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   Brian Wesbury
Chief Economist
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   Bob Stein
Deputy Chief Economist
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  Dollar Remains World Reserve Currency
Posted Under: Government • Inflation • Markets • Research Reports • Trade • Fed Reserve • Interest Rates • Spending • Bonds • Stocks • COVID-19
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How many times have you heard that the US dollar will collapse because of Fed and fiscal policy?  According to the pessimists, this will bring the loss of reserve currency status, and possibly the rise of China.

Replace China with Russia, and it sounds like the 1970s.  Inflation is out of control, energy prices have surged, geopolitical tensions are rising, and Presidents (then Nixon, lately Trump) were replaced by widely perceived weak leaders from the opposite side of the aisle.

Though all these pessimistic forecasts are related, there is one very important distinction.  The dollar is not weakening, as it did in the 1970s, the dollar is surging.

Yes, in absolute terms your dollars are worth less every day due to rising prices. However, when comparing the dollar to other major currencies (in other words looking at the relative value of the dollar) the story is the exact opposite. The dollar has soared over the past twelve months and currently sits at a 20-year high according to the Bloomberg US Dollar Index. The Euro just fell below parity with the US dollar for the first time since 2002. Sure, you may not be able to buy baby formula, but at least it’s a good time to start planning that European vacation.

This is the opposite of what happened in years leading up to Paul Volcker’s tenure at the Federal Reserve. From the late 1960s to the early 1980s, the dollar was collapsing in international markets, falling roughly 30% peak to trough. The dollar was at risk of losing its reserve currency status.  Why? The US Government decided to use the dollar’s strength to monetize the debt from Vietnam War spending and President Johnson’s huge expansion of the welfare state through the Great Society programs.  (They called it “Guns and Butter”).

These dollars started accumulating abroad, and the Europeans (and others) saw the writing on the wall and asked for gold.  At the time, the global financial system still operated under a gold standard.  This led President Nixon to close the gold window and devalue the dollar.  And, voila, the fiat currency era was standardized. The bottom line is that this was terrible for the dollar’s reputation internationally, precipitating its collapse in foreign exchange markets and creating even more inflation.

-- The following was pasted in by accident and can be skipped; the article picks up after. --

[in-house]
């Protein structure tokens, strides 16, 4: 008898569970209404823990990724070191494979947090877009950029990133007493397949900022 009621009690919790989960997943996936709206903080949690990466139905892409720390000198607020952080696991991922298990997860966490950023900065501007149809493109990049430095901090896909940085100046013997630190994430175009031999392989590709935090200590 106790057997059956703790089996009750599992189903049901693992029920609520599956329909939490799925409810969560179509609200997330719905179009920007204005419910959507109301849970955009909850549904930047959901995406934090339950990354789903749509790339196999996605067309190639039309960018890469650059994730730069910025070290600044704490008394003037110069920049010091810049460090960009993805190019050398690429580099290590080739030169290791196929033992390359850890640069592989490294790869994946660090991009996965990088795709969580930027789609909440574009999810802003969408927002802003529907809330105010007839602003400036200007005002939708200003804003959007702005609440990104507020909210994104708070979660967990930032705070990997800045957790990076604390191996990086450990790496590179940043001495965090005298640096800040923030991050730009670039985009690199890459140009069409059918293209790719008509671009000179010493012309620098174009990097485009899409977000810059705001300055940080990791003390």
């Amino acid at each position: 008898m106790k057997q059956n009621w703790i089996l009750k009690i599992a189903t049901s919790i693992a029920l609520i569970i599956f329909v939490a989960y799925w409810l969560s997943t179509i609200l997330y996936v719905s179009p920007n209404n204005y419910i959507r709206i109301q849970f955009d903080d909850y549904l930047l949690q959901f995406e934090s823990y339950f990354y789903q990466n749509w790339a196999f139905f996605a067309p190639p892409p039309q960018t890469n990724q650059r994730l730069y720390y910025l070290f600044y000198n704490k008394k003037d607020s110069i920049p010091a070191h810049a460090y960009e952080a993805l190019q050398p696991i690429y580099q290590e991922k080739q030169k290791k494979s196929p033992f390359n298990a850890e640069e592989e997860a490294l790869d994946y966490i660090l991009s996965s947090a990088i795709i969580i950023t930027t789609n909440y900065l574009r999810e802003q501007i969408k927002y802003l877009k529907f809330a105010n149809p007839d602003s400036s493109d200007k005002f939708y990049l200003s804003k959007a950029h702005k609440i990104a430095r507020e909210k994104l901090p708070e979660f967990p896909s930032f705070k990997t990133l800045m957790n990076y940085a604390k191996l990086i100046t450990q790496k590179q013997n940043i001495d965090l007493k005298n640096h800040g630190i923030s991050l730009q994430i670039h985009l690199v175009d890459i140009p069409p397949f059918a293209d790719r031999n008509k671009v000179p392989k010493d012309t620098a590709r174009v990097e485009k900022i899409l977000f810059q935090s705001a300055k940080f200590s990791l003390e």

Inflation clearly played a role in the Volcker Fed’s decision to send short-term interest rates to a record high of nearly 20% in the early 80s. However, saving the US dollar’s reputation and reserve currency status was also a priority, even if it meant sacrificing the real economy to do it.

Today, while the US is dealing with plenty of economic problems, bailing out the dollar’s reputation thankfully isn’t one of them. Moreover, there is no potential shock like the end of the gold standard that could happen today. You can only go to fiat once.

So, why has the dollar performed so well recently? First, the US economic recovery has been stronger than pretty much anywhere else in the world, owing to the ability of states to manage much of the response to COVID which allowed certain regions to remain relatively open.  Second, the war in Ukraine has caused a flight into US currency. We are the security umbrella for Europe and have the best defense companies in the world, a resource that now seems to be carrying a much bigger priority abroad. The US energy sector also looks set to displace Russia’s market share in Europe as well. Finally, the Federal Reserve is raising rates while our biggest competitors in the currency space, Japan and Europe, continue to be remarkably dovish despite the global nature of the inflation problem.

While there is plenty of negative news to focus on, the collapse of the US dollar thankfully isn’t on that list. If anything, reserve currency status looks stronger than ever.  Once again the US is coming out of a global crisis as the cleanest dirty shirt in the laundry.        

Brian S. Wesbury – Chief Economist

Robert Stein, CFA – Deputy Chief Economist 

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Posted on Thursday, July 14, 2022 @ 2:18 PM • Post Link Print this post Printer Friendly

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